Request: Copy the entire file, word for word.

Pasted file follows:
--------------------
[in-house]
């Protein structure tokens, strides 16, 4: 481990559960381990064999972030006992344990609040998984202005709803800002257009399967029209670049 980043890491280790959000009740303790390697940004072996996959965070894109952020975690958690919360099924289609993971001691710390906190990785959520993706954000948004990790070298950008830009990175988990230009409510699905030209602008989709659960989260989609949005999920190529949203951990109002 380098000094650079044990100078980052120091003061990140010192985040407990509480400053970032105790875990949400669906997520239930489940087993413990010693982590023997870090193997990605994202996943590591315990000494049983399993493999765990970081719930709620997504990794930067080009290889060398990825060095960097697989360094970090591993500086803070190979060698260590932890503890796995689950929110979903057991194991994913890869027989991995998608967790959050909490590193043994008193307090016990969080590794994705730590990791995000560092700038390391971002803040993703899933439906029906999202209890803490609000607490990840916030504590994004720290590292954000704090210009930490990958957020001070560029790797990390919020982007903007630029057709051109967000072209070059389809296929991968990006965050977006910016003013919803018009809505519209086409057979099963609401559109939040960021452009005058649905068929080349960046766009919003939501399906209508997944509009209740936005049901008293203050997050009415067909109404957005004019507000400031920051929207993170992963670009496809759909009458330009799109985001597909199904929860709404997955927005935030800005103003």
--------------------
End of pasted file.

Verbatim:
[in-house]
């Protein structure tokens, strides 16, 4: 481990559960381990064999972030006992344990609040998984202005709803800002257009399967029209670049 980043890491280790959000009740303790390697940004072996996959965070894109952020975690958690919360099924289609993971001691710390906190990785959520993706954000948004990790070298950008830009990175988990230009409510699905030209602008989709659960989260989609949005999920190529949203951990109002 380098000094650079044990100078980052120091003061990140010192985040407990509480400053970032105790875990949400669906997520239930489940087993413990010693982590023997870090193997990605994202996943590591315990000494049983399993493999765990970081719930709620997504990794930067080009290889060398990825060095960097697989360094970090591993500086803070190979060698260590932890503890796995689950929110979903057991194991994913890869027989991995998608967790959050909490590193043994008193307090016990969080590794994705730590990791995000560092700038390391971002803040993703899933439906029906999202209890803490609000607490990840916030504590994004720290590292954000704090210009930490990958957020001070560029790797990390919020982007903007630029057709051109967000072209070059389809296929991968990006965050977006910016003013919803018009809505519209086409057979099963609401559109939040960021452009005058649905068929080349960046766009919003939501399906209508997944509009209740936005049901008293203050997050009415067909109404957005004019507000400031920051929207993170992963670009496809759909009458330009799109985001597909199904929860709404997955927005935030800005103003």